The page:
(Like many Netflix customers, I too can get quite lax with the timely watching and returning of my movies, which of course defeats the entire purpose of having a flat-rate rental plan in the first place. To combat that, I am now writing standardized mini-reviews of each and every movie I end up watching through Netflix, both instantly and on DVD. Don't forget, all previous 'Justify My Netflix' reviews can be found on CCLaP's main movie page.)
Why I added it to my queue: Because despite its super-duper indie-indie status (I mean, c'mon, it doesn't even have a Wikipedia entry), this bizarre documentary about a real-life post-apocalyptic society in far southern California made a number of critics' top-ten lists last year (and won the grand prize at last year's Tribeca Film Festival), which has made me curious about seeing it myself.
The reality: Holy crap! So I guess let me make it clear that at first I wasn't sure if I was even watching a real documentary, but perhaps instead a very cleverly done fictional film about life after an actual nuclear apocalypse; because that's how strange the real community of Bombay Beach, California actually is, an entire prefabricated town that was first established in the 1920s as a seaside resort, after massive flooding along the Colorado River basically filled in an empty prehistoric sea basin now known as the Salton Sea. (And a little trivia: it was this flooding that led to the construction of the most famous dam in America, the Hoover Dam.) Now, though, the entire town has been abandoned for decades, the sea quickly reclaiming the rusting Modernist hotels and boat-shaped restaurants that once lined its edges, and with a population that was once in the thousands now down to less than three hundred; and of those three hundred that are left, most are the scariest, strangest group of Juggalo-loving freaks you will ever see, literal slack-jawed yokels so cartoonishly trashy that they could've been pulled straight from a "Simpsons" episode, living desperate lies of petty crime and alcoholism while squatting in crumbling, mold-covered shacks, most of the citizens even more bizarrely getting around via electric golf carts because even the nearest gas station is still a full twenty miles away. Now add the fact that filmmaker Alma Har'el actually shoots her documentary in a "Diane Arbus meets mumblecore" way, with highly stylized shots that nonetheless mostly just feature these human monsters simply being themselves, edited like a music video and featuring a plethora of great indie-rock songs; and you're left with a disturbing yet easily digestible document of a post-9/11 America that is falling apart at its edges, a thought-provoking and nonjudgmental portrait of one of a growing number of pockets in the US that are literally devolving into utility- and school-free wastelands of lawlessness and Cormac McCarthy nightmares. A movie that I guarantee you won't forget for a long, long time, it comes very strongly recommended to one and all.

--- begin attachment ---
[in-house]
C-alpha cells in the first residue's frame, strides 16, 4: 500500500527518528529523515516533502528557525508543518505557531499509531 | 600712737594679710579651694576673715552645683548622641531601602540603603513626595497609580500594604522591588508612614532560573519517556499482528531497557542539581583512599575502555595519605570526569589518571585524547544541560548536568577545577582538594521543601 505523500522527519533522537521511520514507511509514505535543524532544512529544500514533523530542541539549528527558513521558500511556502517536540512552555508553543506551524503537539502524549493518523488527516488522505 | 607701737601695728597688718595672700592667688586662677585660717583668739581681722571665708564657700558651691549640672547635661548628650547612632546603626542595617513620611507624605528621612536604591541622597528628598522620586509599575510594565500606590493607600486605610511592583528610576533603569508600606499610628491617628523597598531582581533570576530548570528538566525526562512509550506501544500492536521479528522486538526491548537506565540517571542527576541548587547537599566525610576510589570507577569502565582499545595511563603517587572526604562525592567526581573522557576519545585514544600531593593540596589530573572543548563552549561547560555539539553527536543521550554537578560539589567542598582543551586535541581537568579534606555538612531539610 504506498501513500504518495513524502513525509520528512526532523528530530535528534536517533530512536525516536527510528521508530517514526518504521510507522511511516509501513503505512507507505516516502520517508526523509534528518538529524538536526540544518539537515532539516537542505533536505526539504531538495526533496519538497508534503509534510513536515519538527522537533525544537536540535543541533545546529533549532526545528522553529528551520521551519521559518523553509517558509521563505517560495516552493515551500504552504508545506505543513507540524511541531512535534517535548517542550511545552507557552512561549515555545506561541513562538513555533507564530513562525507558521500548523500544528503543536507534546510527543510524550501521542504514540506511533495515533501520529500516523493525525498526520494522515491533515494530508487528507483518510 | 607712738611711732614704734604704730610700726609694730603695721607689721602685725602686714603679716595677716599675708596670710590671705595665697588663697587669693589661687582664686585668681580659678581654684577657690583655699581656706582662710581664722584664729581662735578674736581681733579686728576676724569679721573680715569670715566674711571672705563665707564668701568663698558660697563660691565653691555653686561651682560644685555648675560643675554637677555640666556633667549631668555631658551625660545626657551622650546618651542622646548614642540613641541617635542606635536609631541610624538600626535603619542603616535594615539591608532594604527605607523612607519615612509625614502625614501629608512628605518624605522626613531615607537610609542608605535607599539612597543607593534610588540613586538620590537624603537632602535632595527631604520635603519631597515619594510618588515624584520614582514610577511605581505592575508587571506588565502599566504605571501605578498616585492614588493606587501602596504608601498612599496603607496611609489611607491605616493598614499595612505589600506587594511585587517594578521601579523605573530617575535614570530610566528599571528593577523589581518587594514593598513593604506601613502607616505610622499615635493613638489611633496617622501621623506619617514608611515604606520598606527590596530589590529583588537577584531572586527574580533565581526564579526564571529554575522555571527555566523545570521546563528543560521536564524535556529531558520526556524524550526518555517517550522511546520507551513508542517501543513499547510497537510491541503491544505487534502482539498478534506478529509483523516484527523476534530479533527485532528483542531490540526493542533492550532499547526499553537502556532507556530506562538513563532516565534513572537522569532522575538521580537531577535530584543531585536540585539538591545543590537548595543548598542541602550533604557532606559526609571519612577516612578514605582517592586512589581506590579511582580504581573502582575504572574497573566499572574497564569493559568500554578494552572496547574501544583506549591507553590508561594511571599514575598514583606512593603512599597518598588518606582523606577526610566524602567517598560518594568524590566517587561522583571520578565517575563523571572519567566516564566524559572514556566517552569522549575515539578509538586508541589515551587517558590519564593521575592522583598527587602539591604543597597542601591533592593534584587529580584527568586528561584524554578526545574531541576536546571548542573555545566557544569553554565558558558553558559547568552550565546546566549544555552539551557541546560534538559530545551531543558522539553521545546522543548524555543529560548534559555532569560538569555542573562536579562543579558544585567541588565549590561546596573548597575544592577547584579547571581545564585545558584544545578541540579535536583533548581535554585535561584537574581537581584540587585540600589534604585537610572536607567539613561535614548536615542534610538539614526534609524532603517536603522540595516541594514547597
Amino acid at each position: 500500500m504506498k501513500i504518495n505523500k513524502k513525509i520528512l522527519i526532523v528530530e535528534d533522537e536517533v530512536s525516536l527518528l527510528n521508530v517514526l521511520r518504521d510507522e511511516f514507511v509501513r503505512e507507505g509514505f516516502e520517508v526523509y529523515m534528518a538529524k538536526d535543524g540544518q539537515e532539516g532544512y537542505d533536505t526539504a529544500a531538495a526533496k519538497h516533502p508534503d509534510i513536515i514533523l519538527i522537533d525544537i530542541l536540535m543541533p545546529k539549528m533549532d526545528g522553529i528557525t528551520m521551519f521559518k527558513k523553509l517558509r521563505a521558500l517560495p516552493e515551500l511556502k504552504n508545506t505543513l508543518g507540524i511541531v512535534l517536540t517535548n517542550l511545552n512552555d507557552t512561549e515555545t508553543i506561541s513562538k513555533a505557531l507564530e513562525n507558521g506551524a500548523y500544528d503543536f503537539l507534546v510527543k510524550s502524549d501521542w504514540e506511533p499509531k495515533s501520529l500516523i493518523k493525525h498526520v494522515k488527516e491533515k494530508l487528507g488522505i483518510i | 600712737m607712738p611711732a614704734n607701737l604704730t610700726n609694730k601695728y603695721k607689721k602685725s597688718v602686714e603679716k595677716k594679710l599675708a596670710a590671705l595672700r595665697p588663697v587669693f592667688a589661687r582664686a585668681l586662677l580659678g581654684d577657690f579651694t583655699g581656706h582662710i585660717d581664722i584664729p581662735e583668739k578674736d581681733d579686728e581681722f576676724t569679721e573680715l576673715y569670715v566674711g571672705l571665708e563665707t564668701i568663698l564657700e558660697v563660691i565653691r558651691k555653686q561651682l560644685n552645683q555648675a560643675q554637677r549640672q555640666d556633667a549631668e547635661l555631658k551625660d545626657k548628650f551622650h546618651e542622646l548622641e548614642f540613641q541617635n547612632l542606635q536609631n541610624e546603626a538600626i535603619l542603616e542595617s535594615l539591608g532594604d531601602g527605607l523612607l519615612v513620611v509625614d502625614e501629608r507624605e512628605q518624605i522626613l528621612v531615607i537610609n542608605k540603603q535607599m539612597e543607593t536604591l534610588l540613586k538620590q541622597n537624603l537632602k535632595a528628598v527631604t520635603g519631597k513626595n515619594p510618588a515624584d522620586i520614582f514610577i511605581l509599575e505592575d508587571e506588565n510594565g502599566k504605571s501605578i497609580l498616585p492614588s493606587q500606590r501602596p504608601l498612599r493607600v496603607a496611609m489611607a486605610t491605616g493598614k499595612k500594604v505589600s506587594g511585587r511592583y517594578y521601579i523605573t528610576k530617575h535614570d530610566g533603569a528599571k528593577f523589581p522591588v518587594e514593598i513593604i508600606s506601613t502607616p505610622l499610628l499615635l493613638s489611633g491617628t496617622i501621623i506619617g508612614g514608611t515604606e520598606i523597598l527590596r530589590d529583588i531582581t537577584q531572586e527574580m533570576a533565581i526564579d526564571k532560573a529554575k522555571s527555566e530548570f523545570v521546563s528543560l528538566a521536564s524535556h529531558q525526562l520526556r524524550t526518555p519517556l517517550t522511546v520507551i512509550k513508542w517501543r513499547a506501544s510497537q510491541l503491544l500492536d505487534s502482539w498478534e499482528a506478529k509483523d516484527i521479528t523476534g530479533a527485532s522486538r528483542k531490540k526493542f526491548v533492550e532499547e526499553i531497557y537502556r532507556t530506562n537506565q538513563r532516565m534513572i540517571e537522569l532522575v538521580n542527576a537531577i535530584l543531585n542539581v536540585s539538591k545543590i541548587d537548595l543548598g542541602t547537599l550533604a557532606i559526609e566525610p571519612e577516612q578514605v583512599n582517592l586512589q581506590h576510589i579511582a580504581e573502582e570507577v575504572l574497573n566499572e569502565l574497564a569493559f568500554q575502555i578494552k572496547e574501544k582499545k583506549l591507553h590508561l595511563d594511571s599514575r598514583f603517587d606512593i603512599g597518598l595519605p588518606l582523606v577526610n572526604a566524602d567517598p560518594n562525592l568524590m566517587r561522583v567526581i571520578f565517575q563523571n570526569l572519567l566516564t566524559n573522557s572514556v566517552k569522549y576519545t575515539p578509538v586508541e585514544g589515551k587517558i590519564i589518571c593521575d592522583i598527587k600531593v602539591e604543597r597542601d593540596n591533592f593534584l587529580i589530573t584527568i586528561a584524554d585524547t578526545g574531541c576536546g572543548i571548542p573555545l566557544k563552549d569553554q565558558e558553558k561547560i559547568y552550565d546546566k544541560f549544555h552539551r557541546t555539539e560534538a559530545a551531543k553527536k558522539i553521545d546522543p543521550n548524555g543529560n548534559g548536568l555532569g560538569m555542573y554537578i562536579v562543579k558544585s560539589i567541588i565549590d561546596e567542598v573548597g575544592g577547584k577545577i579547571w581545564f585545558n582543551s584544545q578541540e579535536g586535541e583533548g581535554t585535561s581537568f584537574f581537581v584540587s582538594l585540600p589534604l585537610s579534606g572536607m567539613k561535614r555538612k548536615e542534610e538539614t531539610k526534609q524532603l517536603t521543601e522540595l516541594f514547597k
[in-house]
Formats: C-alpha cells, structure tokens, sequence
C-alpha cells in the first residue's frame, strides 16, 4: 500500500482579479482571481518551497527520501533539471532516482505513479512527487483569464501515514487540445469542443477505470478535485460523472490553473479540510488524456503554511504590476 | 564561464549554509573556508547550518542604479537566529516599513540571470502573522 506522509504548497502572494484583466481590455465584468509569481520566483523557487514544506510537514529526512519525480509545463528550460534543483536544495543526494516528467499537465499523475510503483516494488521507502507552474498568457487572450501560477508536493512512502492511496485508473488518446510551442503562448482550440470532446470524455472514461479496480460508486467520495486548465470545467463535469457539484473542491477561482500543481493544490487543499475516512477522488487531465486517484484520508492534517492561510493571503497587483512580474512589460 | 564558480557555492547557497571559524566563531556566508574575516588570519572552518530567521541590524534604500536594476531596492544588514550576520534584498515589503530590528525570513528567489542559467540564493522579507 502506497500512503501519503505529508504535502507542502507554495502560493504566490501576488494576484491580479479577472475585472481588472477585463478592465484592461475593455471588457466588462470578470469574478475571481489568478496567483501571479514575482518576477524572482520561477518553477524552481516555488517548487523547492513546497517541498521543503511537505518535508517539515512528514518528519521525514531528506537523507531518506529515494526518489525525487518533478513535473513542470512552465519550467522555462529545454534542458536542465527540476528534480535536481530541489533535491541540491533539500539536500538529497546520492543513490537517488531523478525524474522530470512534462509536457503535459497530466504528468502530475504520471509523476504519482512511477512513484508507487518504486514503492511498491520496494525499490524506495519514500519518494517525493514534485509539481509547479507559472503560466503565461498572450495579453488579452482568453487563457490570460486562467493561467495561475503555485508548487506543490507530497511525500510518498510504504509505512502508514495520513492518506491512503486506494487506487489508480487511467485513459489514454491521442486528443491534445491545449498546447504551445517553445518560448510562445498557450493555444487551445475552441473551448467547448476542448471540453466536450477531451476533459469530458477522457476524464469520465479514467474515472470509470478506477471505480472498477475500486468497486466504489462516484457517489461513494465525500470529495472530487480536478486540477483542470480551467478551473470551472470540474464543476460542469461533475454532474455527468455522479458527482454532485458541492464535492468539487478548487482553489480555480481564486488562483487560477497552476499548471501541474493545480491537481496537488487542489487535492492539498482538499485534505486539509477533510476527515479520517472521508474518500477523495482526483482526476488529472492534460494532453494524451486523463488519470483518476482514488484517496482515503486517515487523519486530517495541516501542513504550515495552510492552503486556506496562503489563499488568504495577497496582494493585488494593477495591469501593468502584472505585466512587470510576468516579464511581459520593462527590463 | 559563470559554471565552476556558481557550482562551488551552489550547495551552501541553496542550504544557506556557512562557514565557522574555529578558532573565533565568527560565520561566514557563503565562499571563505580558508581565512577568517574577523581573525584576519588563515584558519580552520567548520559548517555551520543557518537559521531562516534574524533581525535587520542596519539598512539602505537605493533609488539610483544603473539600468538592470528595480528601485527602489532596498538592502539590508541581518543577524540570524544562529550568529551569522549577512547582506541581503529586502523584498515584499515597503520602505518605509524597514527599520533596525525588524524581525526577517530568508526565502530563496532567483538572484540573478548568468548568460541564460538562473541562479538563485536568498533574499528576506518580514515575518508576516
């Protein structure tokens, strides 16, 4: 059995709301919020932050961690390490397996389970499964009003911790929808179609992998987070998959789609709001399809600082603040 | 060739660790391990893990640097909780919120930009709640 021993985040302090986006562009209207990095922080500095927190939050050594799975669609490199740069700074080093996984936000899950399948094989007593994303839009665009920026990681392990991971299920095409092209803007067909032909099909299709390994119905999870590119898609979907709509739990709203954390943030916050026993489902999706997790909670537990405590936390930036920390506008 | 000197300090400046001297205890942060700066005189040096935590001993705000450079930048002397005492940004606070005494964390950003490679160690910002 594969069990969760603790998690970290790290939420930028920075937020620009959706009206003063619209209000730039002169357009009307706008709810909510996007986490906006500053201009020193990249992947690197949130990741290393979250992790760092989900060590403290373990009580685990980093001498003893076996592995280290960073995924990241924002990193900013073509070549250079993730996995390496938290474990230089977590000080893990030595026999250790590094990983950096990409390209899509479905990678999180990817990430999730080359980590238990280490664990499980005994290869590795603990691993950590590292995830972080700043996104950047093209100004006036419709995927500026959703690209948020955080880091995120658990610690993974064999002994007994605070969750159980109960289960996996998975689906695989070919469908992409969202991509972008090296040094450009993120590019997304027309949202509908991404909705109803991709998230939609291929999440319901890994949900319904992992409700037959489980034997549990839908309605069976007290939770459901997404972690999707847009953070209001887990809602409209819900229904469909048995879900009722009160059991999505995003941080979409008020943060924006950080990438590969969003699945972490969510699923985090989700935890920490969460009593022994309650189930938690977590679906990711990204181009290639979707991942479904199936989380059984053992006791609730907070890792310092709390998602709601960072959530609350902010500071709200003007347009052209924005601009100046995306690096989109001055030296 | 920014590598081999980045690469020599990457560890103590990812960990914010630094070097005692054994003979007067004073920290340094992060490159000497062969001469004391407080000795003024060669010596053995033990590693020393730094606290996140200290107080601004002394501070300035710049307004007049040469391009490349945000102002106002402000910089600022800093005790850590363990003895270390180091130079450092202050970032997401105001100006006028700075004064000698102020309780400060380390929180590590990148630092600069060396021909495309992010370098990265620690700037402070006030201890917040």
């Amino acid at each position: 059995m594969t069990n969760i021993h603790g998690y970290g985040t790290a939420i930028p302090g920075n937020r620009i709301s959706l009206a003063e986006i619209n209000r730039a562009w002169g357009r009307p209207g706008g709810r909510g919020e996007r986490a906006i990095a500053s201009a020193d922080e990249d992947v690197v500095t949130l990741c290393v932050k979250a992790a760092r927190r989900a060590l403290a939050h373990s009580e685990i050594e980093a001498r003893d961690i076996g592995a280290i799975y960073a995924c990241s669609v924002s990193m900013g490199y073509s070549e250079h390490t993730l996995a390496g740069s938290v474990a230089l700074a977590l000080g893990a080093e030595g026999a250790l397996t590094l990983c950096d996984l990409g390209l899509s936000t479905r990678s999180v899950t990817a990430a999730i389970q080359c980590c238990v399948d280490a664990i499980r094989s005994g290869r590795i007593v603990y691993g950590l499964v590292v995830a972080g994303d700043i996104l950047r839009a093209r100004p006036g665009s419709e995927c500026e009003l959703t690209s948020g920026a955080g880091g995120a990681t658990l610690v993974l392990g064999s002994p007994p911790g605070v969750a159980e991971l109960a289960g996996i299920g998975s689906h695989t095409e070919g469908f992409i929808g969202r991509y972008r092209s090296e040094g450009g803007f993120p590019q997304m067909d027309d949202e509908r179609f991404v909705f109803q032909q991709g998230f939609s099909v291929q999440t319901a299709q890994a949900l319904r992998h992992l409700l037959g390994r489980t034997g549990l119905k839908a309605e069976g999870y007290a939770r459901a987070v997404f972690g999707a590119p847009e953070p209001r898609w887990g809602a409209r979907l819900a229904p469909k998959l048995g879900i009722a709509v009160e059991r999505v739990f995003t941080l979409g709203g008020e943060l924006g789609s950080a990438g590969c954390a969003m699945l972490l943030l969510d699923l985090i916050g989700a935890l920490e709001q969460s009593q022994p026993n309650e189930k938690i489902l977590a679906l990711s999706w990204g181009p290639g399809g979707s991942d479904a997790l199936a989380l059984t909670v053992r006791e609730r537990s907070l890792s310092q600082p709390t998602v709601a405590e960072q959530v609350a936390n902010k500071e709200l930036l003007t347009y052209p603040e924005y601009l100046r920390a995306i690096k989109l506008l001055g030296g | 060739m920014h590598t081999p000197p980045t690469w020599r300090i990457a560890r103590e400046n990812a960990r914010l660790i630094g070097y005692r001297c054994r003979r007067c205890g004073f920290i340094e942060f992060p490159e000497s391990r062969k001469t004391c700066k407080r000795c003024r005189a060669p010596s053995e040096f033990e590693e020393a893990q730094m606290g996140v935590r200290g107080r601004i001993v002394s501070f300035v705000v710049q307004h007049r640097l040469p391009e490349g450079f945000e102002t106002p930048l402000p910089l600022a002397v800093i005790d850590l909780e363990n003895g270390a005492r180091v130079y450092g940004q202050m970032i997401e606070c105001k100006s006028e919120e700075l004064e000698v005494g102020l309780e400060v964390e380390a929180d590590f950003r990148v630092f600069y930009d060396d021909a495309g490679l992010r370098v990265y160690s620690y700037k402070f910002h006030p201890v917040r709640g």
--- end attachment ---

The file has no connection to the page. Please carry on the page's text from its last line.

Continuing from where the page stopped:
Worth your time? Absolutely